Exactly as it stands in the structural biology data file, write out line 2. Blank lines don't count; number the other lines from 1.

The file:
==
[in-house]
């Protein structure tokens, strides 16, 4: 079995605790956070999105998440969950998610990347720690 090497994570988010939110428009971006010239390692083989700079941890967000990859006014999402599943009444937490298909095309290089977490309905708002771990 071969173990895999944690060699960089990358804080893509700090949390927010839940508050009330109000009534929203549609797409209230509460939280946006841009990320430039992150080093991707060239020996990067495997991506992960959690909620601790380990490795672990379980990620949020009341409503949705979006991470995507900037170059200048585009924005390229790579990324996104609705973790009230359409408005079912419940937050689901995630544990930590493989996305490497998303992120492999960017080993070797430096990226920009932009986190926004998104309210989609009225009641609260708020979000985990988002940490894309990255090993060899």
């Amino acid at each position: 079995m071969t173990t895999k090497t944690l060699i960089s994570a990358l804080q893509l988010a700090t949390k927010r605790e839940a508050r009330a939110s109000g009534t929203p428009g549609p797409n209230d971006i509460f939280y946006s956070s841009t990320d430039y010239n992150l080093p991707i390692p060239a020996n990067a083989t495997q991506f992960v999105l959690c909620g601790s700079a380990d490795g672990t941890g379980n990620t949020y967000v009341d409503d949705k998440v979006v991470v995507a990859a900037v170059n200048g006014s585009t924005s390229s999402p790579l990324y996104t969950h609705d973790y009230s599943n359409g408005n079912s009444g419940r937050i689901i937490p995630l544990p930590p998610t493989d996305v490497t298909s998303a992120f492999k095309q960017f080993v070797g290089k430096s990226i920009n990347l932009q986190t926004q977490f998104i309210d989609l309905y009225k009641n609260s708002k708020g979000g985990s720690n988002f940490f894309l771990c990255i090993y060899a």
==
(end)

């Protein structure tokens, strides 16, 4: 079995605790956070999105998440969950998610990347720690 090497994570988010939110428009971006010239390692083989700079941890967000990859006014999402599943009444937490298909095309290089977490309905708002771990 071969173990895999944690060699960089990358804080893509700090949390927010839940508050009330109000009534929203549609797409209230509460939280946006841009990320430039992150080093991707060239020996990067495997991506992960959690909620601790380990490795672990379980990620949020009341409503949705979006991470995507900037170059200048585009924005390229790579990324996104609705973790009230359409408005079912419940937050689901995630544990930590493989996305490497998303992120492999960017080993070797430096990226920009932009986190926004998104309210989609009225009641609260708020979000985990988002940490894309990255090993060899």